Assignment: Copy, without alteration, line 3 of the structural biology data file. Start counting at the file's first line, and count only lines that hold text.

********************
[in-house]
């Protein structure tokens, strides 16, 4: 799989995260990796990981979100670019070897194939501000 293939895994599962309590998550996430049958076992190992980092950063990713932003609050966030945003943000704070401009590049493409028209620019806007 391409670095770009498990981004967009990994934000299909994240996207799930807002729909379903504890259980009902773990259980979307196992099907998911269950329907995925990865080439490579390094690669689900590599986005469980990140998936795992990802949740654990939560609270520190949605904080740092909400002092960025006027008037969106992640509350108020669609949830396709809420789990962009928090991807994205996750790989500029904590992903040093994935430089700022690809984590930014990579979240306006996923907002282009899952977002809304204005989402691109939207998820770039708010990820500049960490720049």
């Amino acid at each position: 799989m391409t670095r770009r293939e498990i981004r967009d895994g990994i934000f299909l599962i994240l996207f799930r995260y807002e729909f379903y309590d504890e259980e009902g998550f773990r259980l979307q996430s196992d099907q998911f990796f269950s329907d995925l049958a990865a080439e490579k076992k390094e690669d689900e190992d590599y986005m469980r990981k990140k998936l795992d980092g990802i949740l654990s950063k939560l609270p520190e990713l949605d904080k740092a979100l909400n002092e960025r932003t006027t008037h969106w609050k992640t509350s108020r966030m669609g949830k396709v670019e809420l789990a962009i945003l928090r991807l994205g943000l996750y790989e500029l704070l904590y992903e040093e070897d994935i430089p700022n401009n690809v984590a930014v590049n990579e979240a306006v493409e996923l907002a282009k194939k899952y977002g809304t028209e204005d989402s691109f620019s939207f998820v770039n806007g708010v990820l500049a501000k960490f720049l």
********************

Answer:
């Amino acid at each position: 799989m391409t670095r770009r293939e498990i981004r967009d895994g990994i934000f299909l599962i994240l996207f799930r995260y807002e729909f379903y309590d504890e259980e009902g998550f773990r259980l979307q996430s196992d099907q998911f990796f269950s329907d995925l049958a990865a080439e490579k076992k390094e690669d689900e190992d590599y986005m469980r990981k990140k998936l795992d980092g990802i949740l654990s950063k939560l609270p520190e990713l949605d904080k740092a979100l909400n002092e960025r932003t006027t008037h969106w609050k992640t509350s108020r966030m669609g949830k396709v670019e809420l789990a962009i945003l928090r991807l994205g943000l996750y790989e500029l704070l904590y992903e040093e070897d994935i430089p700022n401009n690809v984590a930014v590049n990579e979240a306006v493409e996923l907002a282009k194939k899952y977002g809304t028209e204005d989402s691109f620019s939207f998820v770039n806007g708010v990820l500049a501000k960490f720049l």